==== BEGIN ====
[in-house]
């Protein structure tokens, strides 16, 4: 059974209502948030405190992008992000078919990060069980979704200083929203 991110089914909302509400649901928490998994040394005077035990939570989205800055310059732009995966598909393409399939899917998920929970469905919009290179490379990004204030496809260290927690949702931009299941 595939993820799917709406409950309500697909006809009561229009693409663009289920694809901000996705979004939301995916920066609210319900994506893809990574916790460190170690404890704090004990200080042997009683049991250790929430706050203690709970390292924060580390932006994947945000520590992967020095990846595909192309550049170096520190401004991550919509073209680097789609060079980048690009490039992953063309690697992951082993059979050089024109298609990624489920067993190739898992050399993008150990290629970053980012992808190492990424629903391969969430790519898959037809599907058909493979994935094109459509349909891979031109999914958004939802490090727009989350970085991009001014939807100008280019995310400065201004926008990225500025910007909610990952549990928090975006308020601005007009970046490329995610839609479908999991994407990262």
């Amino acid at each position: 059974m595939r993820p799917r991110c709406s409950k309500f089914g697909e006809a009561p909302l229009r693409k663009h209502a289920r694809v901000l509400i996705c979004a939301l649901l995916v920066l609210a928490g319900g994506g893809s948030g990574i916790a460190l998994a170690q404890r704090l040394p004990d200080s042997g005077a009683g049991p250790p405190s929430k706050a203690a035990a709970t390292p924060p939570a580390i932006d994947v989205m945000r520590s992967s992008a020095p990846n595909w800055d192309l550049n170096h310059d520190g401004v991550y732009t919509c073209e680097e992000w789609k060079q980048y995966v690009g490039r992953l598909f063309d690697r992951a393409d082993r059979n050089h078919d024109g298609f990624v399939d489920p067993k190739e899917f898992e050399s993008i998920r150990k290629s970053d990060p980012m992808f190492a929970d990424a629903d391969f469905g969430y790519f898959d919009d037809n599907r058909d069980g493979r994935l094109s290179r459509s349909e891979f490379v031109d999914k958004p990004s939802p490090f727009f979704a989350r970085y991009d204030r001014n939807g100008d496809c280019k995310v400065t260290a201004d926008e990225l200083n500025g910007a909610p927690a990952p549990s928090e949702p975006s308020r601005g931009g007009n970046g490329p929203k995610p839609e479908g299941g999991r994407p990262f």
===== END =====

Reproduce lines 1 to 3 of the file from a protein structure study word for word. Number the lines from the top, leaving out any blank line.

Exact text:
[in-house]
């Protein structure tokens, strides 16, 4: 059974209502948030405190992008992000078919990060069980979704200083929203 991110089914909302509400649901928490998994040394005077035990939570989205800055310059732009995966598909393409399939899917998920929970469905919009290179490379990004204030496809260290927690949702931009299941 595939993820799917709406409950309500697909006809009561229009693409663009289920694809901000996705979004939301995916920066609210319900994506893809990574916790460190170690404890704090004990200080042997009683049991250790929430706050203690709970390292924060580390932006994947945000520590992967020095990846595909192309550049170096520190401004991550919509073209680097789609060079980048690009490039992953063309690697992951082993059979050089024109298609990624489920067993190739898992050399993008150990290629970053980012992808190492990424629903391969969430790519898959037809599907058909493979994935094109459509349909891979031109999914958004939802490090727009989350970085991009001014939807100008280019995310400065201004926008990225500025910007909610990952549990928090975006308020601005007009970046490329995610839609479908999991994407990262």
């Amino acid at each position: 059974m595939r993820p799917r991110c709406s409950k309500f089914g697909e006809a009561p909302l229009r693409k663009h209502a289920r694809v901000l509400i996705c979004a939301l649901l995916v920066l609210a928490g319900g994506g893809s948030g990574i916790a460190l998994a170690q404890r704090l040394p004990d200080s042997g005077a009683g049991p250790p405190s929430k706050a203690a035990a709970t390292p924060p939570a580390i932006d994947v989205m945000r520590s992967s992008a020095p990846n595909w800055d192309l550049n170096h310059d520190g401004v991550y732009t919509c073209e680097e992000w789609k060079q980048y995966v690009g490039r992953l598909f063309d690697r992951a393409d082993r059979n050089h078919d024109g298609f990624v399939d489920p067993k190739e899917f898992e050399s993008i998920r150990k290629s970053d990060p980012m992808f190492a929970d990424a629903d391969f469905g969430y790519f898959d919009d037809n599907r058909d069980g493979r994935l094109s290179r459509s349909e891979f490379v031109d999914k958004p990004s939802p490090f727009f979704a989350r970085y991009d204030r001014n939807g100008d496809c280019k995310v400065t260290a201004d926008e990225l200083n500025g910007a909610p927690a990952p549990s928090e949702p975006s308020r601005g931009g007009n970046g490329p929203k995610p839609e479908g299941g999991r994407p990262f």